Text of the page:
Interviewing Gore: On the Pollution of Our Environment, Our Politics, and Our Souls

Gore is focused on the problems of environmental and cultural pollution, but perhaps his greatest strength as a leader comes from his hard-earned ability to withstand the pollution of the soul.
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Well-armed with all your great questions, I interviewed Al Gore over the weekend. After talking with him and reading his book, The Assault on Reason (which will debut at #1 in the New York Times on Sunday), it was clear that he is obsessed with two kinds of pollution -- the pollution of our planet, and the pollution of our politics and culture. In other words, the toxicity of the atmosphere and the toxicity of the public sphere.

While I completely agree with his passionate warnings about the dangers from these two pollutions, I believe there is a third: the pollution of our leaders' brains and hearts and souls that affects their spines when they know what is true, right, and in the best interests of the country but fail to stand up for it. After all, leadership has always been about seeing clearly while most around you have their vision clouded by the cultural toxicity Gore rails against.

"It's a problem that George Bush invaded Iraq," Gore told me. "It's a problem that he authorized warrantless mass eavesdropping on American citizens. It's a problem that he lifted the prohibition against torture. It's a problem that he censored hundreds of scientific reports on the climate crisis -- but it's a bigger problem that we've been so vulnerable to such crass manipulation and that there has been so little outcry or protest as American values have been discarded, one after another. And if we pretend that the magic solution for all these problems is simply to put a different person in the office of the president without attending to the cracks in the foundation of our democracy, then the same weaknesses that have been exploited by this White House will be exploited by others in the future."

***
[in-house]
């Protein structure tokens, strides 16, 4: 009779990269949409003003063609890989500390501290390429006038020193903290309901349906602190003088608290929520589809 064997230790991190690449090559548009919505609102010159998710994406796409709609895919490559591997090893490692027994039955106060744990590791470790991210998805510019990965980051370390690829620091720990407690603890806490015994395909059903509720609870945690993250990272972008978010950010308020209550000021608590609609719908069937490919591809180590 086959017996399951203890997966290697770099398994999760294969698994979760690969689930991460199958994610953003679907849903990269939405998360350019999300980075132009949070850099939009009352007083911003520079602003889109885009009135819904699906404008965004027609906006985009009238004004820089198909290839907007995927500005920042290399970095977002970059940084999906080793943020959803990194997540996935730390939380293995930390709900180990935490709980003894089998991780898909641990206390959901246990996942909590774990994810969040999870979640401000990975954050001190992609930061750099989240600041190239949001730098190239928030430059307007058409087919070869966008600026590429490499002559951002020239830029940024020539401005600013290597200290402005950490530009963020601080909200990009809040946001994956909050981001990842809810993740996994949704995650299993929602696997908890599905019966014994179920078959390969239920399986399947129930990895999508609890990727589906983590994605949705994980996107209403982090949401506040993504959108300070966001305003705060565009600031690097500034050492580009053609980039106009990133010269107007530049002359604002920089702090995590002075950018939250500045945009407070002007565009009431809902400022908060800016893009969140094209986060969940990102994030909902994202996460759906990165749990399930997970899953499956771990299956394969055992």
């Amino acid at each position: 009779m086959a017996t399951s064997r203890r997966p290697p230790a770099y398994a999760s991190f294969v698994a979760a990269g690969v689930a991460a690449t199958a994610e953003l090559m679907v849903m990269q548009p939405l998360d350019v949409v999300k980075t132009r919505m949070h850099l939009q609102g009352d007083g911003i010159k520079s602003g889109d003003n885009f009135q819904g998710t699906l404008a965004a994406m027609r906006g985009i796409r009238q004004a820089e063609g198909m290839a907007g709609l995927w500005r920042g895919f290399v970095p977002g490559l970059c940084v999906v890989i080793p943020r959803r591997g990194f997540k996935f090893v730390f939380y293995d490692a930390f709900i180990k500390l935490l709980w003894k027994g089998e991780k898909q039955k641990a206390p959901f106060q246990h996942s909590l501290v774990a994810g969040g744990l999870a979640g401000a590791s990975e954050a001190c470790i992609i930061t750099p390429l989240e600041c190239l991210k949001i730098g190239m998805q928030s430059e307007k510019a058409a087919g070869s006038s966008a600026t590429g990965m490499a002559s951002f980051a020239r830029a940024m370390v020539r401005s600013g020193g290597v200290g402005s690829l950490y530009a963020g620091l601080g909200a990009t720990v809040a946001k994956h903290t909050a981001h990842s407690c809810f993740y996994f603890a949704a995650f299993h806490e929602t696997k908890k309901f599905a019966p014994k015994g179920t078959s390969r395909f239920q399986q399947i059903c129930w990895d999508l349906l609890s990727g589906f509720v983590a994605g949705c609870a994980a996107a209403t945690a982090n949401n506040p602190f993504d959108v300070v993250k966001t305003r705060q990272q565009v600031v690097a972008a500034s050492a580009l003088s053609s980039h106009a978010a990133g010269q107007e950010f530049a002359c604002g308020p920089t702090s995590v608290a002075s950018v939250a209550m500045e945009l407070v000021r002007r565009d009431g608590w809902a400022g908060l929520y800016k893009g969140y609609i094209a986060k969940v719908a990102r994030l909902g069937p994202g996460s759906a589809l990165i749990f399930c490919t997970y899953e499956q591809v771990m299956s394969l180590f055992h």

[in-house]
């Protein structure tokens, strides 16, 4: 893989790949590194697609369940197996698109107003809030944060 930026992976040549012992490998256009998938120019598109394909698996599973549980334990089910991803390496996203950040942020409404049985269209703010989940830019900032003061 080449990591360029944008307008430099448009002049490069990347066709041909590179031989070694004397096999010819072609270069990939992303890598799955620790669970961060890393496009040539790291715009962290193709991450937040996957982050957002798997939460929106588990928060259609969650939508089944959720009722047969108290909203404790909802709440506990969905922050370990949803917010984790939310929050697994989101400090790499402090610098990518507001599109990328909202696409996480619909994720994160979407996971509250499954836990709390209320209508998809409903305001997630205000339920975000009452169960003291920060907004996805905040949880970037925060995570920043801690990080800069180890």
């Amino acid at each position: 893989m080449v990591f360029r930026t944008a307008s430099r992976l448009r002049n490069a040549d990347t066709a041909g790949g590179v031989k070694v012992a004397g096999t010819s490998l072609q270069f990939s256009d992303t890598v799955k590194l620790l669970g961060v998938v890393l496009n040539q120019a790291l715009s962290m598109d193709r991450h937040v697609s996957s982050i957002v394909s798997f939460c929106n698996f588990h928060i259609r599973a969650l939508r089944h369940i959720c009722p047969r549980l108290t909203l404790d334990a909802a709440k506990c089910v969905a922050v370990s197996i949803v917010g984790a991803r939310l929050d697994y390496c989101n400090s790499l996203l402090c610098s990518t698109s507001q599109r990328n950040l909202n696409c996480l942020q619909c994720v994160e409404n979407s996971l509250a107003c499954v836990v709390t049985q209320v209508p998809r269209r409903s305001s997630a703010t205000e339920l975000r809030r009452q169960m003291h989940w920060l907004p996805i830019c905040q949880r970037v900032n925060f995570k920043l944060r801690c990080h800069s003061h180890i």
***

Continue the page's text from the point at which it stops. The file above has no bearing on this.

Gore kept returning to this theme during our conversation: that it's not enough to just throw George Bush and the Republicans out, we need to address the root causes of the rot afflicting our politics. He highlighted some of the elements of the rot, particularly what has happened to our media culture, and the dominant influence of money: